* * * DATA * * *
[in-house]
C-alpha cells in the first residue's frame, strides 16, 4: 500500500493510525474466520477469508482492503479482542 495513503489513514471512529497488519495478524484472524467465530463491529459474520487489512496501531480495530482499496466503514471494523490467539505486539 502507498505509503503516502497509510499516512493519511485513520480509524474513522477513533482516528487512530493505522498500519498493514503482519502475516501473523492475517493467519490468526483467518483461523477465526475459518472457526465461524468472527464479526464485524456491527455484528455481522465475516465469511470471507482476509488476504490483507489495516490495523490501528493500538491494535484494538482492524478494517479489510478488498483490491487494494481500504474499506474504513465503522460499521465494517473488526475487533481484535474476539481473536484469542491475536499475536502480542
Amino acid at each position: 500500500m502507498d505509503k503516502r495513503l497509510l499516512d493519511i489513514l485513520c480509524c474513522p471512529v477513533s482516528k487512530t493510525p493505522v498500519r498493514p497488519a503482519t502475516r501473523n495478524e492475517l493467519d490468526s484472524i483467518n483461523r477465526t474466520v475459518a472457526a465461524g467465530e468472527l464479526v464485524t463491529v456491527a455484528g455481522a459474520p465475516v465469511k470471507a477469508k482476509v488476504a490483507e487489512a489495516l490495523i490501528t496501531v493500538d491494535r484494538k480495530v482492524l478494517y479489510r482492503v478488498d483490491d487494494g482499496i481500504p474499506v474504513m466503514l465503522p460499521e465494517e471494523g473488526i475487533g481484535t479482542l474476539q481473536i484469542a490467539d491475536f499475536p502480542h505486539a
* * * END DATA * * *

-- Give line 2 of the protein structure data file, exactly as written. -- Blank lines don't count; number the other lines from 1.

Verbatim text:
C-alpha cells in the first residue's frame, strides 16, 4: 500500500493510525474466520477469508482492503479482542 495513503489513514471512529497488519495478524484472524467465530463491529459474520487489512496501531480495530482499496466503514471494523490467539505486539 502507498505509503503516502497509510499516512493519511485513520480509524474513522477513533482516528487512530493505522498500519498493514503482519502475516501473523492475517493467519490468526483467518483461523477465526475459518472457526465461524468472527464479526464485524456491527455484528455481522465475516465469511470471507482476509488476504490483507489495516490495523490501528493500538491494535484494538482492524478494517479489510478488498483490491487494494481500504474499506474504513465503522460499521465494517473488526475487533481484535474476539481473536484469542491475536499475536502480542